Protecting your home during winter
It’s that time of year again. Time to switch on the electric blankets, turn on the heat pumps and rug up by the fire.
We all love having a warm, safe home where we can shelter from the weather during the colder winter months. To make sure you’re prepared as the temperatures drop, here are a few of our top tips to protect your home from the wild weather this winter.
Jul 15, 2022
Roof and gutters
Winter can be tough on the exterior of your home. Wind, rain and, if you’re lucky, snow, can all take a toll on your roof and guttering.
Make sure to check and clean your gutters so water easily flows off your roof and away from your home. If they’re broken or blocked up with leaves and other debris, water can get underneath your roof tiles and start leaking into your home. Also check for any cracks or missing sections of guttering that need to be repaired.
While you’re checking the roof, if you have a chimney, it’s a good idea to ensure it is safe. They can sometimes become clogged with creosote, an oily substance that builds up inside the flue, and animals can even find their way into your chimney and make it their home. You may need to call on a chimney sweep service to make sure it’s clear before you start lighting your fire this winter.
As plants die back, it’s a good time to winter-proof your outdoor area and garden. Check for any long branches that might break in the wind and trim any that are near your roof, guttering or power lines. You could also cut back any trees or shrubs that block the sun from your house and garden, ensuring you’ll get as much sunlight as possible this winter.
Check your outdoor furniture and ensure it’s secured in case of high winds, especially if you have a trampoline. We’ve all seen the crazy stories of trampolines flying away in stormy weather – make sure yours is safely secured!
Curtains and windows
Now is the perfect time to check that your curtains are doing their job.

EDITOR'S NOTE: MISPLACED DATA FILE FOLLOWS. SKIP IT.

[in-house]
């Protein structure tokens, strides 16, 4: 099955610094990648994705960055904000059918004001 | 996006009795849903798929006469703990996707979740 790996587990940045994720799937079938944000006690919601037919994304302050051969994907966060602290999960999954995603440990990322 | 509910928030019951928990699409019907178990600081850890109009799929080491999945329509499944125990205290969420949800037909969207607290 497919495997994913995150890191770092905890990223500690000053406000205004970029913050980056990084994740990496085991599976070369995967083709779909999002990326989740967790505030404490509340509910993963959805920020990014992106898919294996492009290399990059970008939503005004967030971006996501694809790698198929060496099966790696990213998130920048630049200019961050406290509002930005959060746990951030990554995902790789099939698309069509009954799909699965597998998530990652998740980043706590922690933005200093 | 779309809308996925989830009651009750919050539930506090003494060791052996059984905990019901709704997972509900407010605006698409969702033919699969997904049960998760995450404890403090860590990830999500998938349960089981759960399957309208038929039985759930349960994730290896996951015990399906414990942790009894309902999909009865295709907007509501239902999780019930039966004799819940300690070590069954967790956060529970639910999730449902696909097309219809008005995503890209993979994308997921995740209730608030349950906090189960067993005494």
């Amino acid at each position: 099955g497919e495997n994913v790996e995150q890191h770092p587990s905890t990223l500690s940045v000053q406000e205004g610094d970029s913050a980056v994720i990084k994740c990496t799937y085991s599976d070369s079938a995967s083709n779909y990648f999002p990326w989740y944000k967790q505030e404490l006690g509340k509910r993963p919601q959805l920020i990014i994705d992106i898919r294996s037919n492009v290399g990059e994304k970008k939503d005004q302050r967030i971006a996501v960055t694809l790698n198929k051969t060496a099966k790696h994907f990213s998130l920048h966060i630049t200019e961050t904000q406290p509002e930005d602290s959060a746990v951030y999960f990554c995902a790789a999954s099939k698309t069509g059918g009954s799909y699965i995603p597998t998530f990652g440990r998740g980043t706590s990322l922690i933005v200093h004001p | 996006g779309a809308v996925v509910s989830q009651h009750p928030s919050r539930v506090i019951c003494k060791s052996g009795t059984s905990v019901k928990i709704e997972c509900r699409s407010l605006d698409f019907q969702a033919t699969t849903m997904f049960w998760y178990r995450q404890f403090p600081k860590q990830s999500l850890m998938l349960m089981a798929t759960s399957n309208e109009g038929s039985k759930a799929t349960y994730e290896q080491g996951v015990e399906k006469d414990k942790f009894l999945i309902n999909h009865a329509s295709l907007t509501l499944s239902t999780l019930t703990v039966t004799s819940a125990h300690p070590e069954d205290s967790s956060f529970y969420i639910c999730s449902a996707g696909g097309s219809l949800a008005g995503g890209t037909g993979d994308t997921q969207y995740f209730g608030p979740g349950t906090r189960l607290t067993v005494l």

Opening all your curtains in the morning will allow as much sun as possible into your home during the day, and closing them as it gets dark will help to keep the heat in. If you don’t already have them, it might be worth upgrading to thermal lined curtains to avoid losing a lot of heat through your windows in the evenings.
If you’re having issues with draughts in your home, consider adding draught stoppers or installing weather strips around any doors or windows that might be causing problems.
Heating and air circulation
It’s a good idea to get your heating system checked before we get to the peak of winter. Clean your heat pump and dehumidifier filters before the start of each winter or have someone come and do that for you.
You should also ensure that you’re monitoring the temperature of your home. For example, having your heat pump on too warm can cause condensation and may create mould, increasing your chances of getting sick. The recommended temperature for a heat pump is about 21 or 22 degrees, keeping you warm while staying energy efficient.
If you’re using portable heaters, check the cords and plugs for any issues. The last thing you want this winter is a faulty plug causing a fire in your home.
Have a look at your extractor fans and make sure they’re working properly in your bathroom and kitchen. These fans can make a big difference by removing moisture before it settles into your walls and ceiling. Always remember, a dry home is a warmer home!
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